even the law of commandments contained in ordinances; which consisted of many precepts, and carnal ordinances; and is so called because it was an indication of God's hatred of sin, by requiring sacrifice for it; and because it was an occasion of stirring up the enmity of the natural man, it being a burden and a weariness to the flesh, by reason of its many and troublesome rites; and because it was the cause of enmity between Jew and Gentile: the Jews say [g], that Sinai, the mount on which the law was given, signifies "hatred"; and that it is so called because from it descended hanv, "hatred" or "enmity" to the nations of the world: now this Christ abolished, "in his flesh", or by it; not by his incarnation, but by the sacrifice of his flesh, or human nature, and that as in union with his divine nature; but not until he had fulfilled it in himself, which was one end of his coming into the world; and then he abolished it, so as that it ought not to be, and so as that it is not, and of no use and service; and that because it was faulty and deficient, weak and unprofitable, as well as intolerable; and because there was a change in the priesthood; and because it was contrary to a spirit of liberty, the great blessing of the Gospel; and that there might be a reconciliation and a coalition between Jew and Gentile, as follows:

for to make in himself of twain one new man, so making peace; which explains what is meant before by making both one; and expresses the strictness of the union between Jew and Gentile, they became as one man; and points at the manner in which they became so strictly united; and that is by being made new men, or new creatures, by having a work of grace upon their souls, and so baptized into one body, and made to drink of one and the same Spirit; the foundation of which union is in himself; for Jew and Gentile, male and female, bond and free, are all one in Christ Jesus; he is the cornerstone in which they all meet, and the head to which the whole body is joined.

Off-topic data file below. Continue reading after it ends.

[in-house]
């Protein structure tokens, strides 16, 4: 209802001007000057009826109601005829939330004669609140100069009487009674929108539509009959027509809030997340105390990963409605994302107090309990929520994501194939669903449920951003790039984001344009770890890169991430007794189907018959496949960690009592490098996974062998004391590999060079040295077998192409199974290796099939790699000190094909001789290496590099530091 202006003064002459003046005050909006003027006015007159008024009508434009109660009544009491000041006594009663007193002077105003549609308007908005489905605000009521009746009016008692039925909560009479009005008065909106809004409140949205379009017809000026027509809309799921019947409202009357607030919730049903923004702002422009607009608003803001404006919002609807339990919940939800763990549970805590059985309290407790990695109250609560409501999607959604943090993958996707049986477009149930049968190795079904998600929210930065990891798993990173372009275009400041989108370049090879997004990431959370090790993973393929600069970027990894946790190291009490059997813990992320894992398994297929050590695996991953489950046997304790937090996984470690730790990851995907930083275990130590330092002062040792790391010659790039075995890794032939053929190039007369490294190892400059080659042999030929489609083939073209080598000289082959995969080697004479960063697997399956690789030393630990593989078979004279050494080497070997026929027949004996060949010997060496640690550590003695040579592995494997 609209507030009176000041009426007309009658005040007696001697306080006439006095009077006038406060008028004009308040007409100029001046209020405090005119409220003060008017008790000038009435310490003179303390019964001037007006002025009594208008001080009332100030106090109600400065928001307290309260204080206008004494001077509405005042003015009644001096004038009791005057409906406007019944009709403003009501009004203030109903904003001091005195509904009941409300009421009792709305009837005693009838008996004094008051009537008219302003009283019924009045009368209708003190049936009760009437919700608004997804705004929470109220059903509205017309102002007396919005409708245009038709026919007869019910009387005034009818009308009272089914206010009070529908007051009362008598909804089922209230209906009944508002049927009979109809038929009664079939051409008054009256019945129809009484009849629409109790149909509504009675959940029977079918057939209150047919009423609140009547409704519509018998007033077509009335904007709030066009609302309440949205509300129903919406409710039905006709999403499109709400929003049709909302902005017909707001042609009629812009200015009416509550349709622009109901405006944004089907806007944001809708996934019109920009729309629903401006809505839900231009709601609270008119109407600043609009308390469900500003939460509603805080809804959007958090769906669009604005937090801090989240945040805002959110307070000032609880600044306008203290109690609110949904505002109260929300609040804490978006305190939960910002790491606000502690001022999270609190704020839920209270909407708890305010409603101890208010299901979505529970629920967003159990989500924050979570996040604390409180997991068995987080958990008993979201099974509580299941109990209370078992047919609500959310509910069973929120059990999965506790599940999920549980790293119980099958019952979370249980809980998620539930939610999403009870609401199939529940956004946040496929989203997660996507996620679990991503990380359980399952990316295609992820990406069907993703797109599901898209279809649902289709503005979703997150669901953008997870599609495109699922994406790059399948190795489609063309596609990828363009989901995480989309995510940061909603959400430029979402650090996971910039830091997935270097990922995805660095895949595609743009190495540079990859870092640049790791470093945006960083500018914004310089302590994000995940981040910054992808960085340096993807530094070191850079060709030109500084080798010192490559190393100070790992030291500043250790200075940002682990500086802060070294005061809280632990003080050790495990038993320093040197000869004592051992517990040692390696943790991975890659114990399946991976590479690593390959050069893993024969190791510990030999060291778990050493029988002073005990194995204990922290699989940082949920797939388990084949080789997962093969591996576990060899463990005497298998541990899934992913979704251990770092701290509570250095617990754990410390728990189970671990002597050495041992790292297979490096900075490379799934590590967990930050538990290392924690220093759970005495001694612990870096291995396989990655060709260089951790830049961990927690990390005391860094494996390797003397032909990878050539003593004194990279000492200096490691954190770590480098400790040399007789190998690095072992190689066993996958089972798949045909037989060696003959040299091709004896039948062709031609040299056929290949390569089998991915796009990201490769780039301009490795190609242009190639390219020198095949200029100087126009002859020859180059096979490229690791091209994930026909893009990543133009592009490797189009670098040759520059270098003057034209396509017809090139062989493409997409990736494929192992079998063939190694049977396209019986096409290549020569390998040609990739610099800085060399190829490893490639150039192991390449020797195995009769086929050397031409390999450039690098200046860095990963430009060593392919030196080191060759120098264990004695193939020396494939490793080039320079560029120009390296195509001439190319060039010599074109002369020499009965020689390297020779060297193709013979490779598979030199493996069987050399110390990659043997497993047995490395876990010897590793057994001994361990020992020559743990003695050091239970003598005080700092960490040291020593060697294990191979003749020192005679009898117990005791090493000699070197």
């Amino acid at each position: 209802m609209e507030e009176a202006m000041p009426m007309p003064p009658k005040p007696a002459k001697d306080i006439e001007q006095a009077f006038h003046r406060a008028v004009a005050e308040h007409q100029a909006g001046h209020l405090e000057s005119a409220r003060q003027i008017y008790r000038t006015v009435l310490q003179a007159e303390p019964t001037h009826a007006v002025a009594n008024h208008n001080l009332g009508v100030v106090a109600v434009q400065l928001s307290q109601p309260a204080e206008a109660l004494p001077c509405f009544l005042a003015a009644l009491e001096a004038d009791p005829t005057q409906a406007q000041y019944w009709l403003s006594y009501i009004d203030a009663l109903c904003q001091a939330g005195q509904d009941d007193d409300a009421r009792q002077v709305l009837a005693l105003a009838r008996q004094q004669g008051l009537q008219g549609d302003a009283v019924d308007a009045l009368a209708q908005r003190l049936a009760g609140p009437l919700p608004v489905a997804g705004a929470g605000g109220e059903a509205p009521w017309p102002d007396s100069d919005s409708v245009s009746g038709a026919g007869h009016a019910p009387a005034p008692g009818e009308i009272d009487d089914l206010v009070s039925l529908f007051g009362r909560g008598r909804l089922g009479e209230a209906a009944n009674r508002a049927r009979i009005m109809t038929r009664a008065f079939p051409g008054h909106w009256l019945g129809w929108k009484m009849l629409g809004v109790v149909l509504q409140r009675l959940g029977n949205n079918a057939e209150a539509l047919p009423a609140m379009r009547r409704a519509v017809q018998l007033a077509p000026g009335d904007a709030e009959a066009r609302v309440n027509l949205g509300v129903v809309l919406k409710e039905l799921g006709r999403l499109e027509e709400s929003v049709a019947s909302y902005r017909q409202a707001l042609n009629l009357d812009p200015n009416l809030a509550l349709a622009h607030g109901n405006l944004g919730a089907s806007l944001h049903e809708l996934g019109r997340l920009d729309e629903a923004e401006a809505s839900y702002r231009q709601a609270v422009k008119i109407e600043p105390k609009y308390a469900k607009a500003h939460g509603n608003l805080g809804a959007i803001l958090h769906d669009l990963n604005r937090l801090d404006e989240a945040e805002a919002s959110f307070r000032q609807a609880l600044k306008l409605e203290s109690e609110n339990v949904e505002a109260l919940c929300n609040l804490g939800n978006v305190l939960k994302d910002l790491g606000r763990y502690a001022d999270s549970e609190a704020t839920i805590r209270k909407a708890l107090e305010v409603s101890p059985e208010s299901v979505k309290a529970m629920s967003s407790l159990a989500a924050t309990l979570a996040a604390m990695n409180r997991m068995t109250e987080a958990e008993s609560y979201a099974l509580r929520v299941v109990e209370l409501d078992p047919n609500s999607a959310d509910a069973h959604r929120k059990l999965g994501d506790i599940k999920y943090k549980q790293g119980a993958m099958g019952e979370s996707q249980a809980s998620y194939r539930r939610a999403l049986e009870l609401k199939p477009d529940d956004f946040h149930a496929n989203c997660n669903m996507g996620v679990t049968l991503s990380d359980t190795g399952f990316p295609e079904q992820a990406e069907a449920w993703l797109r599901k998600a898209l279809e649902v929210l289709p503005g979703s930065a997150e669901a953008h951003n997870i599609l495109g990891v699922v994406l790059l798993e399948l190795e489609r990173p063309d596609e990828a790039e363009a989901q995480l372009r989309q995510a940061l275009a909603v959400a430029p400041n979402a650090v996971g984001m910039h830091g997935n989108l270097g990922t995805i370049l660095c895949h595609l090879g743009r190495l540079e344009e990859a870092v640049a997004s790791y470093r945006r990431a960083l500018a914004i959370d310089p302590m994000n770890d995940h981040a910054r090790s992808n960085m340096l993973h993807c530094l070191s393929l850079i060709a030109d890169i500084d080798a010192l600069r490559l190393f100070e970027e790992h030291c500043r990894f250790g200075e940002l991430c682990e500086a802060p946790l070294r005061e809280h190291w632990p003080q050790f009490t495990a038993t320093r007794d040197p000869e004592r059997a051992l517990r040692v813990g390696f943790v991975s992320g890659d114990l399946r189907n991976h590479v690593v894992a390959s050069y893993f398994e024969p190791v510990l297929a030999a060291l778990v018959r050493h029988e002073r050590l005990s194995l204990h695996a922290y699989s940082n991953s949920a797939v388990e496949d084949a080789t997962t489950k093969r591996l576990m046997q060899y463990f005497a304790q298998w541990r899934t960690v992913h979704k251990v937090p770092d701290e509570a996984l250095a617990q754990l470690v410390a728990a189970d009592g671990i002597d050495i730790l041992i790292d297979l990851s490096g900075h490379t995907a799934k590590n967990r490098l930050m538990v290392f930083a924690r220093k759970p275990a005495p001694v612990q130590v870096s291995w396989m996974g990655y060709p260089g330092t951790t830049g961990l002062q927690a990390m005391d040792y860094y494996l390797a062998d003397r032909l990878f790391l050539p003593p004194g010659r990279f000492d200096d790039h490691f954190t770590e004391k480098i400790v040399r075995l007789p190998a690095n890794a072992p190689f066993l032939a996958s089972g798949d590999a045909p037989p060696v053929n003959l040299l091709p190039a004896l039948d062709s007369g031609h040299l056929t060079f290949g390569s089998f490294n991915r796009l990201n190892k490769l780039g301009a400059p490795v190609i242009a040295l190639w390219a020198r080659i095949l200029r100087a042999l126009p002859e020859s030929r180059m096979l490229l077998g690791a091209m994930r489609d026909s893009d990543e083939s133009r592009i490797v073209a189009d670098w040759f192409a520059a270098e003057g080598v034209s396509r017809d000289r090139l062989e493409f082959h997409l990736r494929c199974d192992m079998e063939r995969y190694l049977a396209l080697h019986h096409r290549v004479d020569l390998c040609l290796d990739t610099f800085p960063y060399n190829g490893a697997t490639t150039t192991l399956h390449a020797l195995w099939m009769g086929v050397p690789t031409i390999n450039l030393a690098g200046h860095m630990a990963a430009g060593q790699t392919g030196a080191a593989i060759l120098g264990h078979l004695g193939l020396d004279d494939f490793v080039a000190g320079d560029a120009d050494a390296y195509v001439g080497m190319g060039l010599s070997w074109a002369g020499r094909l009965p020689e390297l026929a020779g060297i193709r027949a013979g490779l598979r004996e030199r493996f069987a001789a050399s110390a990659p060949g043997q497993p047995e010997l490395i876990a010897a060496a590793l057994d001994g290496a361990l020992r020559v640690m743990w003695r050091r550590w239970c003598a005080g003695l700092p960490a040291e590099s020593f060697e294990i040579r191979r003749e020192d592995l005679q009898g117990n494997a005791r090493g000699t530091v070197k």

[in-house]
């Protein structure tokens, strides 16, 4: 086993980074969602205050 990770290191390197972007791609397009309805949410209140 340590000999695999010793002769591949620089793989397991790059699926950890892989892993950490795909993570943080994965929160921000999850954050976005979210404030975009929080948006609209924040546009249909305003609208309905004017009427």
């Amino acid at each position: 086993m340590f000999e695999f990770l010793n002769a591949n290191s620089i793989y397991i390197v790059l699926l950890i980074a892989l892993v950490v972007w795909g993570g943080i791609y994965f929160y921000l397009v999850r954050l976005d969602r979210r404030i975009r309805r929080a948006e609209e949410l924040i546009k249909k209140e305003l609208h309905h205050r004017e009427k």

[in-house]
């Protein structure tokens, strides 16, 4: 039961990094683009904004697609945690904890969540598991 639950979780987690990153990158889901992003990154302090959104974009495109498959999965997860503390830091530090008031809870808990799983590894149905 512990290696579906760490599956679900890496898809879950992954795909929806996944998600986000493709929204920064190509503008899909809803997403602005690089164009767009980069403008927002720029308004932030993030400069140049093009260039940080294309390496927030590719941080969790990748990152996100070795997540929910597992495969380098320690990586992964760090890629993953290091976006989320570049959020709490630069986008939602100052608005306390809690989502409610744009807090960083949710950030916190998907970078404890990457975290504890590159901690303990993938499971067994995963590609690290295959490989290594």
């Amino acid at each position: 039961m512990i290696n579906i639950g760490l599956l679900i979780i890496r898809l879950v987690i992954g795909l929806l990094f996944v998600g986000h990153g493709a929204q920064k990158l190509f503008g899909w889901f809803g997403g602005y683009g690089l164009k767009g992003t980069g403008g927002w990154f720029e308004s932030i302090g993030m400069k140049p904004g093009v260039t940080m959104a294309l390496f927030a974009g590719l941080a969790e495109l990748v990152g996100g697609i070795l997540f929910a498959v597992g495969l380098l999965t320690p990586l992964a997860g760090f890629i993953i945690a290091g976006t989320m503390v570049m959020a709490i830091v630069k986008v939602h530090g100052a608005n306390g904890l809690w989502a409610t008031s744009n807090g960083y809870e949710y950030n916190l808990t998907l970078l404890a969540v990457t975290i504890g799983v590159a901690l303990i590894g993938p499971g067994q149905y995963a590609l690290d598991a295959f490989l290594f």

[g] T. Bab. Sabbat, fol. 89. 1. Shemot Rabba, sect. 2. fol. 92. 4.

16  And that he might reconcile both unto God,.... This is another end of the abrogation of the ceremonial law: the Jews had run up a long score against the ceremonial law, as well as against the moral law; and Christ by fulfilling it for them, and thereby abrogating it, reconciled them; and the Gentiles could not be reconciled together with them, without the abrogation of it: and this reconciliation of them is made to God, who was the person offended; and who yet first set on foot a reconciliation, in which his glory is greatly concerned; and reconciliation with others depends upon reconciliation with him: and this is made

in one body by the cross; by which "body" is meant, the human body of Christ, which the Father prepared for him, and he assumed, and that in order to make reconciliation for his people; and is said to be "one" body, because it was in one and the same body, which he reconciled both Jews and Gentiles unto God, and in or by one sacrifice of that body; reconciliation being so effectually made by it that there is no need of a reiteration: or the sense is, he reconciled them into "one body"; into one mystical body, the church, of which he is head; and this he did "by the cross", that is, by his blood shed on the cross, or by his suffering the death of the cross; which shows that reconciliation is made in a way of satisfaction to the law and justice of God, by Christ's bearing the penalty of the law, and suffering the strokes of justice on the cross; and expresses the efficacy of his blood and sacrifice, and the greatness of his condescension and love:

having slain the enmity thereby; the ceremonial law, as before; and the slaying it is the same with abolishing it; unless the enmity between God and man is meant, which was slain by removing the cause of it, sin; and which laid a foundation for the slaying of it in the hearts of his people in regeneration, when sin is made odious to them, and they are reconciled to God's way of salvation; hence being slain in both senses, peace with God can never be broken.